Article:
Charles Roth:    Let’s talk about those holdings and, and how you identify those positions that make it into the portfolio, both the core EM as well as the dedicated EM ESG strategies are, are rather concentrated.  Roughly to 4 or 5 dozen stocks in each.  They’re diversified across sectors, geography and, and style factors.  But before we get into the diversification characteristics, what do all the companies in both strategies have in common?  Are, are there common characteristics that you’re looking for in all of your investments?

 

Charlie Wilson: Yeah, absolutely.  The, the basis for stock selection across all of our EM strategies is our focus on strong businesses.  So, if you step back for a second, emerging markets are a combination of tremendous opportunities:  so long-term opportunities in terms of demographic; the rise of the middle class; the shift from the economic drivers of global trade and picks as an investment, more towards domestic consumption.  That’s happening really rapidly right now and we expect it to accelerate over this decade.  But the, the financial markets and emerging markets are, are typically not mature, and there’s consistently political regulatory uncertainty which drives additional volatility in the financial markets.  And because in many cases there, there isn’t an institutional investor base that can step in and help to set prices during market dislocations, often stock prices will overshoot.  Our process is to identify around 400 companies across emerging markets which we think have a dominate position in their markets or value chains.  What that typically leads to is the ability to take price during periods of difficulty, which lead, usually leads to higher operating margins, higher returns, things that are consistent with quality.  But we’re not screening for quality in a quantitative sense.  We’re actually looking for these dominant business models in a qualitative sense.  And that’s why it requires an active judgment on our part, and so that’s the basis for stock selection across all of our strategies.  The second piece – and then that’s just, that’s an outcome based on our approach to investing in emerging markets of really trying to be confident of companies that may be caught up in periods of volatility, market dislocations like what we saw last year.  But they’re, they’re not only going to survive those periods of stress, but come out on the other side and thrive by perhaps by taking market share from weaker competitors.  The other enhancement I would say for the ESG strategy, is that we look for companies that fit that strong business criteria, but in addition have that positive externality which we think will lead to long-term out-performance of those companies.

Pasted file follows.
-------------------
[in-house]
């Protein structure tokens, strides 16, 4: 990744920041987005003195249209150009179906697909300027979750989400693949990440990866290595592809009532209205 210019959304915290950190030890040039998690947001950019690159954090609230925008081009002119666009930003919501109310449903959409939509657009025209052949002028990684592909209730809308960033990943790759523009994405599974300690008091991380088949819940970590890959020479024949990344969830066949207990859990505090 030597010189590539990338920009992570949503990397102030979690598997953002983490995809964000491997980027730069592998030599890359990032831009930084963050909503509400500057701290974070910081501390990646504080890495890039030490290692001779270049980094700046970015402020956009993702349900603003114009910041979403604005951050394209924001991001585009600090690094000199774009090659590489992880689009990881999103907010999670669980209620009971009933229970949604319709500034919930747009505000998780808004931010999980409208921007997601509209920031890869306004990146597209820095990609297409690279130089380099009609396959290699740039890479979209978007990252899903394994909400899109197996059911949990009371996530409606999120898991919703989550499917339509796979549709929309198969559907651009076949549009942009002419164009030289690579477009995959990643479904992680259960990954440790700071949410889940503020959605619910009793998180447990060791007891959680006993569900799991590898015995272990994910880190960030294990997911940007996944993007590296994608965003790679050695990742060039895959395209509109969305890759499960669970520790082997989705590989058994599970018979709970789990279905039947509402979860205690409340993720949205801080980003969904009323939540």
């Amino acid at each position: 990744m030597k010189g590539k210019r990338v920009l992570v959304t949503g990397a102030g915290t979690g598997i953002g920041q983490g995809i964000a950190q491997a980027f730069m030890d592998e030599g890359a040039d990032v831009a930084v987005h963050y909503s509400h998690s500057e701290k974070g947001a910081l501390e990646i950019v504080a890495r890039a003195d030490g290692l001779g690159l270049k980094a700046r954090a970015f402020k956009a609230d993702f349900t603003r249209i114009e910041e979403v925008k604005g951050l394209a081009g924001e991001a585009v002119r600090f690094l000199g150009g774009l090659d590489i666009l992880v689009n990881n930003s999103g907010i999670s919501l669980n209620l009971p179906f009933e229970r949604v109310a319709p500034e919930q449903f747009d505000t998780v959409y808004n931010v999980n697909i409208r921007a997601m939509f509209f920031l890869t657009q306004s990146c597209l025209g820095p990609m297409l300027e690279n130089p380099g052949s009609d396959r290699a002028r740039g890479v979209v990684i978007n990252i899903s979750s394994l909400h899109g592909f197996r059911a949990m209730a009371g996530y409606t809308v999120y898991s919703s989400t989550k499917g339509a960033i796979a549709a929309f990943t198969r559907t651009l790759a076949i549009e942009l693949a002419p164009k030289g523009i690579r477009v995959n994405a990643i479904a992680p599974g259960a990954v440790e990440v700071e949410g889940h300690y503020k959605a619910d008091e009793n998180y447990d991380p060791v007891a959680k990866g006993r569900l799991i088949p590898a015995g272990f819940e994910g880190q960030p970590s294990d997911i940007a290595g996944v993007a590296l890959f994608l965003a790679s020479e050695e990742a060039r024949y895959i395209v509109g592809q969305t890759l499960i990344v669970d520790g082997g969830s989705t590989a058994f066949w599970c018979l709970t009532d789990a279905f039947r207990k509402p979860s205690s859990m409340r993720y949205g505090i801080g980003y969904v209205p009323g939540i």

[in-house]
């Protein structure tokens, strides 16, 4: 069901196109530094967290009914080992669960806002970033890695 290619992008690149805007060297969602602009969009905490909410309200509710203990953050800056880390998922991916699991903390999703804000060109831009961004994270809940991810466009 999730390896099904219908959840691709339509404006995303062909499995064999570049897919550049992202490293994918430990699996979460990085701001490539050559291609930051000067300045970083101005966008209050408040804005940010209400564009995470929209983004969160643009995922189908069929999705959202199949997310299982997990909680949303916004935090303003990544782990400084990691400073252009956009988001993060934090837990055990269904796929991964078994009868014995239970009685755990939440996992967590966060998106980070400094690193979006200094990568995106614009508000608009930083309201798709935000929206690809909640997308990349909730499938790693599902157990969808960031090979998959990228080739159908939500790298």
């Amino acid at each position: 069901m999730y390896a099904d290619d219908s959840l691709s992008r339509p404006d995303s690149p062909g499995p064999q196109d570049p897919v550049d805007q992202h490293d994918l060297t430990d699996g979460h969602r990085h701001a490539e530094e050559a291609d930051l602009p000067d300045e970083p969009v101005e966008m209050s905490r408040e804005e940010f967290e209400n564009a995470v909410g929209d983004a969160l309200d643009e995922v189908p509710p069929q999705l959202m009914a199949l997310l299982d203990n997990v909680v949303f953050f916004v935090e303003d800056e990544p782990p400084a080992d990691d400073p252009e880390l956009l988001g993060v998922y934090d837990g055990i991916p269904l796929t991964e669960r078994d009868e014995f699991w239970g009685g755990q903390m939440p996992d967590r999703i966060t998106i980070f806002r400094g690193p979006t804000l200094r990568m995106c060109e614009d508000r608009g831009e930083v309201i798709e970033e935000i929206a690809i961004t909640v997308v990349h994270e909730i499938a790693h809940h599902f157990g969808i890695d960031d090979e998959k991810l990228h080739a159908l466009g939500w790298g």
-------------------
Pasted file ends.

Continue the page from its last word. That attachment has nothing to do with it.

Charles Roth:    Shifting to the portfolio construction process, and the core is quite different from the EM ESG portfolio construction process.  Can you walk us through the EM ESG strategy and how it, you, you construct the portfolio?

 

Charlie Wilson: Sure.  In the core portfolio just to give you a little background of how we construct that portfolio, so to, to juxtapose it versus the ESG strategy.  In the core portfolio we focus on three baskets; basic value, consistent earner, and emerging franchise.  The base value represents more of a, a value or cyclitol tilt.  Companies that would have that type of earnings, volatility or, or cyclicality in their cashflow streams.  And then consistent earners or steady compounders or steady growers that typically act as the ballast of the portfolio during downturns.  And then emerging franchises are more aggressive growth names that earlier in the lifecycle that haven’t quite reached that strong business status that we require of the other two baskets.  So, they tend to be more volatile so we, we keep them as a smaller part of the portfolio at less then 20 percent.  Whereas, the other two are closer to 40 percent of the portfolio each.  The goal of that portfolio construction is to have consistent performance driven by stock selection regardless of the market environment.  So what, regardless of whatever the style leadership is currently.  In the ESG strategy, we take a different approach to portfolio construction.  Our primary goal in the ESG strategy is to tie our companies to positive outcomes, and we use the UN Sustainable Development Goals as a framework to identify companies that are creating positive externalities related to those goals.  We use that as our compass, because frankly, you know, there’s a lot of, of different ways to frame doing good or generating a positive externality.  But in this situation, we feel like the UN Sustainable Development Goals represent a broad cross-section of views about the, the kinds of challenges that the world needs to solve going forward.  And that’s why we use it as a framework reference.  So then we have thematic baskets that are tied to those goals, and most of the baskets are actually related to, say, five to six Sustainable Development Goals of the 17 Sustainable Development Goals.  The outcome of the thematic baskets is that we tend to diversify the portfolio by business model and underlying business driver, which then leads us to a diversified portfolio.  We really didn’t want to create a portfolio that was too heavily weighted to a particular theme or sector, like you know having a large solar weight or, or renewable energy weight in the portfolio, or too much of a focus on microlending.  And that’s why we created this framework of, of five thematic baskets tied to the sustain, Sustainable Development Goals.